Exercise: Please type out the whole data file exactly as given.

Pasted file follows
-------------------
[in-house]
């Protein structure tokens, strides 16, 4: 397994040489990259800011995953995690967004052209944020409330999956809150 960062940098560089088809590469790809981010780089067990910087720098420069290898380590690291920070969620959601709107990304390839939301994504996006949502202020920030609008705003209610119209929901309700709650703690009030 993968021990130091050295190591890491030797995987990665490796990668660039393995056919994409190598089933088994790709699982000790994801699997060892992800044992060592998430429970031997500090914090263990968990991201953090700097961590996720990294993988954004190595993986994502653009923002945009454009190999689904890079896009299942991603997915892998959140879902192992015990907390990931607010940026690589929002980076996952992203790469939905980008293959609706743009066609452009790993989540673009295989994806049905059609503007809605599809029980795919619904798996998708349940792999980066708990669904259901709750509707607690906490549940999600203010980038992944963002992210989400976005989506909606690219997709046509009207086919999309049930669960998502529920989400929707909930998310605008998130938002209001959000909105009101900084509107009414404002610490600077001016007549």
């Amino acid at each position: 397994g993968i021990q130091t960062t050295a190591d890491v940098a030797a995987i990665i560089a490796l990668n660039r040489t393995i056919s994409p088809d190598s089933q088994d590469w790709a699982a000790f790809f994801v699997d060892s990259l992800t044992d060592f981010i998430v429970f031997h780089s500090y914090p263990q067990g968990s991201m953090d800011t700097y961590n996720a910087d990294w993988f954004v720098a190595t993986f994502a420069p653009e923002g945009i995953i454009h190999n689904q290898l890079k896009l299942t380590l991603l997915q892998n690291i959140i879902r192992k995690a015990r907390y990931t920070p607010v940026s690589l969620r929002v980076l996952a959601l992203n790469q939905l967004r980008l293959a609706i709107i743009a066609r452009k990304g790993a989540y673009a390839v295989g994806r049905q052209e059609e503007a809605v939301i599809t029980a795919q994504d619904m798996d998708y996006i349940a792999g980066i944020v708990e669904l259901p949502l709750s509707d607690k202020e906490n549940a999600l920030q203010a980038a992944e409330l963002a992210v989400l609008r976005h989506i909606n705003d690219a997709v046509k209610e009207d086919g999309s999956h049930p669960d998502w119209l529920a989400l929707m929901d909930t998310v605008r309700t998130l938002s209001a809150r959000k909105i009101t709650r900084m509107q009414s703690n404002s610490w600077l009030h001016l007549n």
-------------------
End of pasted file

[in-house]
């Protein structure tokens, strides 16, 4: 397994040489990259800011995953995690967004052209944020409330999956809150 960062940098560089088809590469790809981010780089067990910087720098420069290898380590690291920070969620959601709107990304390839939301994504996006949502202020920030609008705003209610119209929901309700709650703690009030 993968021990130091050295190591890491030797995987990665490796990668660039393995056919994409190598089933088994790709699982000790994801699997060892992800044992060592998430429970031997500090914090263990968990991201953090700097961590996720990294993988954004190595993986994502653009923002945009454009190999689904890079896009299942991603997915892998959140879902192992015990907390990931607010940026690589929002980076996952992203790469939905980008293959609706743009066609452009790993989540673009295989994806049905059609503007809605599809029980795919619904798996998708349940792999980066708990669904259901709750509707607690906490549940999600203010980038992944963002992210989400976005989506909606690219997709046509009207086919999309049930669960998502529920989400929707909930998310605008998130938002209001959000909105009101900084509107009414404002610490600077001016007549």
């Amino acid at each position: 397994g993968i021990q130091t960062t050295a190591d890491v940098a030797a995987i990665i560089a490796l990668n660039r040489t393995i056919s994409p088809d190598s089933q088994d590469w790709a699982a000790f790809f994801v699997d060892s990259l992800t044992d060592f981010i998430v429970f031997h780089s500090y914090p263990q067990g968990s991201m953090d800011t700097y961590n996720a910087d990294w993988f954004v720098a190595t993986f994502a420069p653009e923002g945009i995953i454009h190999n689904q290898l890079k896009l299942t380590l991603l997915q892998n690291i959140i879902r192992k995690a015990r907390y990931t920070p607010v940026s690589l969620r929002v980076l996952a959601l992203n790469q939905l967004r980008l293959a609706i709107i743009a066609r452009k990304g790993a989540y673009a390839v295989g994806r049905q052209e059609e503007a809605v939301i599809t029980a795919q994504d619904m798996d998708y996006i349940a792999g980066i944020v708990e669904l259901p949502l709750s509707d607690k202020e906490n549940a999600l920030q203010a980038a992944e409330l963002a992210v989400l609008r976005h989506i909606n705003d690219a997709v046509k209610e009207d086919g999309s999956h049930p669960d998502w119209l529920a989400l929707m929901d909930t998310v605008r309700t998130l938002s209001a809150r959000k909105i009101t709650r900084m509107q009414s703690n404002s610490w600077l009030h001016l007549n």